Available for Pre-Order! Title Releases on February 15, 2016.
I saved all of my books from childhood. Books are almost like a currency to me. You take care of them and protect them and pass them on to the next generation to learn from….so along with many new books, I am also reading the very same books to, and now with, my kids that I hungrily read as a kid from Appalachia. Many of my books from that time are stamped with the slogan “Reading is Fundamental” by the Morgan County Federation of the Ohio Child Conservation League. This non-profit has been in existence since 1918 to help women and children in the area of education and I was fortunate to have active members in our community who had an interest in local childhood education. When I was learning to read, I happened to have lived in one of the ten poorest counties per capita in Ohio and the grant program through the Ohio Child Conservation League with Scholastic allowed many children, like me, in my area to get wonderful new books at discount prices or even for *gasp* FREE. It is always exciting to get a new book!
The awesome thing about reading is, you don’t have to have a lot of money to do it (I heart the local libraries), and it allows you to master and analyze complex subjects that help children in their life and career. I learned early that if you want a chance to get out of poverty, you can do it through reading. While I no longer live in Appalachia, it certainly shaped my life, and I want to give my kids that same opportunity for personal growth through education. The fundamental tool for education is, of course, reading!
My love of reading and the education of my children is what fueled me to start this blog. I realized there could be new and better ways to teach, so I wanted to know about them! My very first review on Momma’s Bacon was on the BOB Beginner Books from Scholastic which I will, embarrassingly, link to now. I didn’t really know how a blog worked and had not had a chance to hone my writing skills, but I was compelled to read, write, and create educational opportunities for myself and my child(ren – at a later date.) Writing my thoughts down on different tools to use to teach children was intriguing and continues to be very useful to me. I consciously set out to learn and document different ways to teach my girls, and I simply started by reading books to my kids from day one. What is really cool now is that I am able to study, ingest and implement ideas that are encouraged by the girls’ schools while still keeping myself up-to-date on the subject of teaching through many additional educational resources and literature. Since the girls started school, I realize how important it is to work with their teachers to foster educational concepts at home. I continuously read books on the subject of teaching to keep myself aware and motivated. I realize not every parent may find educational studies fascinating or have the time or opportunities to study these things, so being able to blog about different resources has been a great creative outlet for me that may also be helpful to other parents.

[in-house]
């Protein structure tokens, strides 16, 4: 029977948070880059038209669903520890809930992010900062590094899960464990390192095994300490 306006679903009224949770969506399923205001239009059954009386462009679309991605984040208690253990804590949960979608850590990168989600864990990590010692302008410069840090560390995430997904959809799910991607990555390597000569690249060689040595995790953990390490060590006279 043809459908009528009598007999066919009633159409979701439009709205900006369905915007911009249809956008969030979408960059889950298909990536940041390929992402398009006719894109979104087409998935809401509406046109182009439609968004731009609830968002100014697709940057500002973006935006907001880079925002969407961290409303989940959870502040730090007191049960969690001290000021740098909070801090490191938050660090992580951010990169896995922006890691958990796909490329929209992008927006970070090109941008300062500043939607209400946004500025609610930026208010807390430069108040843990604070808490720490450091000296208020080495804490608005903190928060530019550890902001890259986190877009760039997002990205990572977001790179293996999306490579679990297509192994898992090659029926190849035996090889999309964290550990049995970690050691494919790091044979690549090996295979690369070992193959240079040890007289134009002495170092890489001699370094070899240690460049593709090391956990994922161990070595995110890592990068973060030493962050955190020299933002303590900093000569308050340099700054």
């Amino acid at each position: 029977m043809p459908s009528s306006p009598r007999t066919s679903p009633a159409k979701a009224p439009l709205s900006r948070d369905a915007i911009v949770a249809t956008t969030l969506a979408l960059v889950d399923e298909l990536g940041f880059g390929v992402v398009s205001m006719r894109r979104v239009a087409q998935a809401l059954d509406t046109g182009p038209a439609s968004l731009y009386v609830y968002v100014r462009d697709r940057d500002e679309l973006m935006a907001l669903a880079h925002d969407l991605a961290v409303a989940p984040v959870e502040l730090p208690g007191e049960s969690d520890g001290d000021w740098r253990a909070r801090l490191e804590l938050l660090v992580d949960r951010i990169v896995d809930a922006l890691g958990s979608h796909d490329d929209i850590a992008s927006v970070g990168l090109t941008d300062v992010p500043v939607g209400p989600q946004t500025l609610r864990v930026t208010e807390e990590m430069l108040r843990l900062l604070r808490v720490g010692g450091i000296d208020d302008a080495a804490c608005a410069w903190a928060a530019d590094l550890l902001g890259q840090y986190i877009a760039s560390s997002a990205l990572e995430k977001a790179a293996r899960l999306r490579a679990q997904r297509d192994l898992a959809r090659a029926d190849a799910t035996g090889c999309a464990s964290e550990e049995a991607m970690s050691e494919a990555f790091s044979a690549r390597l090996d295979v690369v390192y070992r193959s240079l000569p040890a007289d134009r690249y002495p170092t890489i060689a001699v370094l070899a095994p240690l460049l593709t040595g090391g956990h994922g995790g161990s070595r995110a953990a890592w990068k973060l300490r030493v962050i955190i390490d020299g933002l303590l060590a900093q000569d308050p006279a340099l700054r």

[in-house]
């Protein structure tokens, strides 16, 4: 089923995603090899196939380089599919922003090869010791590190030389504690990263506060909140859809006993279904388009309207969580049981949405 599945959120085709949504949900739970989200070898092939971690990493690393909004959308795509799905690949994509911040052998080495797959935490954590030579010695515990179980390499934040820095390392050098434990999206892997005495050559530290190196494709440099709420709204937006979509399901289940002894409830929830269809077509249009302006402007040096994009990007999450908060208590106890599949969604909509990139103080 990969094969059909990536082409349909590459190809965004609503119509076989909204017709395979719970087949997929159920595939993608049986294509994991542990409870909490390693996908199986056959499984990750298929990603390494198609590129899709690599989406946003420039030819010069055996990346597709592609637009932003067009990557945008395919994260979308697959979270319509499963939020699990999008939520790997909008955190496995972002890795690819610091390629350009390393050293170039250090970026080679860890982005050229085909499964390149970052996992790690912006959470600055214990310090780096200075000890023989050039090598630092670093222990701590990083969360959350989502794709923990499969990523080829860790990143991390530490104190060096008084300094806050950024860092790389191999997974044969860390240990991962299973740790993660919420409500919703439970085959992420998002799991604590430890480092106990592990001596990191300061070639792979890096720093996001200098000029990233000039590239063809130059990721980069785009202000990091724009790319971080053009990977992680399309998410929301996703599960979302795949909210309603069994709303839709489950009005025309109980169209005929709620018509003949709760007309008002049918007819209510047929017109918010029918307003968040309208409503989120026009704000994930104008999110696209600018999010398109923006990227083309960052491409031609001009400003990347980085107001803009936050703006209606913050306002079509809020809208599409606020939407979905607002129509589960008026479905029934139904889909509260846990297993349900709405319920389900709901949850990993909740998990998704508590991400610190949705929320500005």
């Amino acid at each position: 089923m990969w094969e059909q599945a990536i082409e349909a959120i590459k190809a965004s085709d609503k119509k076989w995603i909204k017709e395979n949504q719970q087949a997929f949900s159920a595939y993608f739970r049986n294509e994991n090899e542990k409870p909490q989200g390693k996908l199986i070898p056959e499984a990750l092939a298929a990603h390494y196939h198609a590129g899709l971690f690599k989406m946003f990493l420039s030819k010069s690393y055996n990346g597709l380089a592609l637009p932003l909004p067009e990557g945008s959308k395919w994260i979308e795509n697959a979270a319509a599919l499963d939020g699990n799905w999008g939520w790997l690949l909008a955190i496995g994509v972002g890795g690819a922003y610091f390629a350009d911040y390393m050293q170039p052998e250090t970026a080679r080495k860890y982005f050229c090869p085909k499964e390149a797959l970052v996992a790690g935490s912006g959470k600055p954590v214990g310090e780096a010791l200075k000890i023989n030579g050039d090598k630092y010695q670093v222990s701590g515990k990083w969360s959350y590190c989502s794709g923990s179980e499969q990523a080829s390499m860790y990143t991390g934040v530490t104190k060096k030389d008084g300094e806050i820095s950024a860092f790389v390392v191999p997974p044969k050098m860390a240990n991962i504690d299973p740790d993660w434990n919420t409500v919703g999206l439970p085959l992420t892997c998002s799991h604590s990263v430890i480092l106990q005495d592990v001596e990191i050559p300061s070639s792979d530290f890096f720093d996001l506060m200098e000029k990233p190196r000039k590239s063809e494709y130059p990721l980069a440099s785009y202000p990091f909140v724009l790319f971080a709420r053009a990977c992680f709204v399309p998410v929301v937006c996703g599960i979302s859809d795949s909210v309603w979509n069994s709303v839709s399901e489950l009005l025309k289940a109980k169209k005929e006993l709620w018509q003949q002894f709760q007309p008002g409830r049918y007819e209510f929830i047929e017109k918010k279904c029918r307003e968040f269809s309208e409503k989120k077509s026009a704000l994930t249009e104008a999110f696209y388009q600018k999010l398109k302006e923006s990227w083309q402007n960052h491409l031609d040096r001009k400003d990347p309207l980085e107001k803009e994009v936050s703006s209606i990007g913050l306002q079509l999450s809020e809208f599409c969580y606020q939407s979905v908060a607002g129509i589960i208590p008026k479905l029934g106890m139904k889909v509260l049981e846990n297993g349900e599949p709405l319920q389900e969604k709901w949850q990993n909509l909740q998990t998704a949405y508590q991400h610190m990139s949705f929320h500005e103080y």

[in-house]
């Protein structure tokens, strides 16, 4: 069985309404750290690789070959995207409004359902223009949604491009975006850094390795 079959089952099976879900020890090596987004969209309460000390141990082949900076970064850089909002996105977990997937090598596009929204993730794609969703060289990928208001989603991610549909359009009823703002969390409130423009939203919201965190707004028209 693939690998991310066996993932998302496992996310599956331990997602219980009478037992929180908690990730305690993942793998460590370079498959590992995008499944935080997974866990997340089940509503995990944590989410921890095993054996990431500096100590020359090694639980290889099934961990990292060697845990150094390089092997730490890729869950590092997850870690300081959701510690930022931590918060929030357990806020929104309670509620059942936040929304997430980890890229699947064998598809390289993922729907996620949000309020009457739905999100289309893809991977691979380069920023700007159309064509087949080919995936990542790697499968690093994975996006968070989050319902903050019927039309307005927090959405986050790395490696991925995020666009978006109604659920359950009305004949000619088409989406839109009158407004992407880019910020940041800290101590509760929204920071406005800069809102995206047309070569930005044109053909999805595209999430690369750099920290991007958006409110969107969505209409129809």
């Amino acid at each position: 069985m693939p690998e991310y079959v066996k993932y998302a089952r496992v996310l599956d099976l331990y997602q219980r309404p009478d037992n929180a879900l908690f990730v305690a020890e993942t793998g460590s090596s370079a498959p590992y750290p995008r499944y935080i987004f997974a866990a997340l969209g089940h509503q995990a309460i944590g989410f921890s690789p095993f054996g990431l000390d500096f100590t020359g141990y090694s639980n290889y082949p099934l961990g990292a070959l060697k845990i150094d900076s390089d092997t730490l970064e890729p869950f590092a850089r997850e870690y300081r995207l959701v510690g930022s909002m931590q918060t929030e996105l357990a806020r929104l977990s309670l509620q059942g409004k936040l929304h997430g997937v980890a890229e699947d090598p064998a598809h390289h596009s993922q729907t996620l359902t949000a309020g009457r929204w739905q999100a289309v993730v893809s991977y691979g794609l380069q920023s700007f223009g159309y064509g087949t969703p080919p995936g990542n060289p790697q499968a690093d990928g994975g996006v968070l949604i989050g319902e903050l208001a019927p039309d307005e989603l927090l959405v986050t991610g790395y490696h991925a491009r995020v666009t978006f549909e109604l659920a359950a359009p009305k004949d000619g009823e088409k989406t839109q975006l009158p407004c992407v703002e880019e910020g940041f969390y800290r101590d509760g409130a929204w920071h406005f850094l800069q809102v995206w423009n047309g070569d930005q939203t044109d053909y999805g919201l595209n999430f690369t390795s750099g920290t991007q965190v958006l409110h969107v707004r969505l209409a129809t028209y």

I bring all of this up now because I recently learned some new ideas on how to teach reading at home that are exciting. The reason I’m writing this review today is to talk about a new book aimed at teachers designed to build better content and methods of teaching in the area of reading. I was able to do a Q&A session with the authors in order to give parents some specific tips on ways you can help your child read at home.
There are currently two different and popular thoughts on what is the driver of learning in the classroom; one is the actual skills of a teacher and the other is content knowledge. Interestingly, the authors of Reading Reconsidered analyzed these two schools of thought and came up with specific techniques for teachers to use in order to maximize their classroom content for teaching kids to read. The book gives specific methods to use to help your child be successful in reading.
OK, that’s great, so how do I, as a parent, help my child to read? I want specifics! Yes! Now that’s what I’m talking about for all you content analyzers! Well, we all know that schools now address teaching literacy through Common Core, but did you know the four areas in which Common Core addresses teaching kids to read? The four major shifts include 1. Read Harder Texts, 2. Read More Non-Fiction, 3. Write in Direct Response to Texts and 4. “Close Read” Texts Frequently.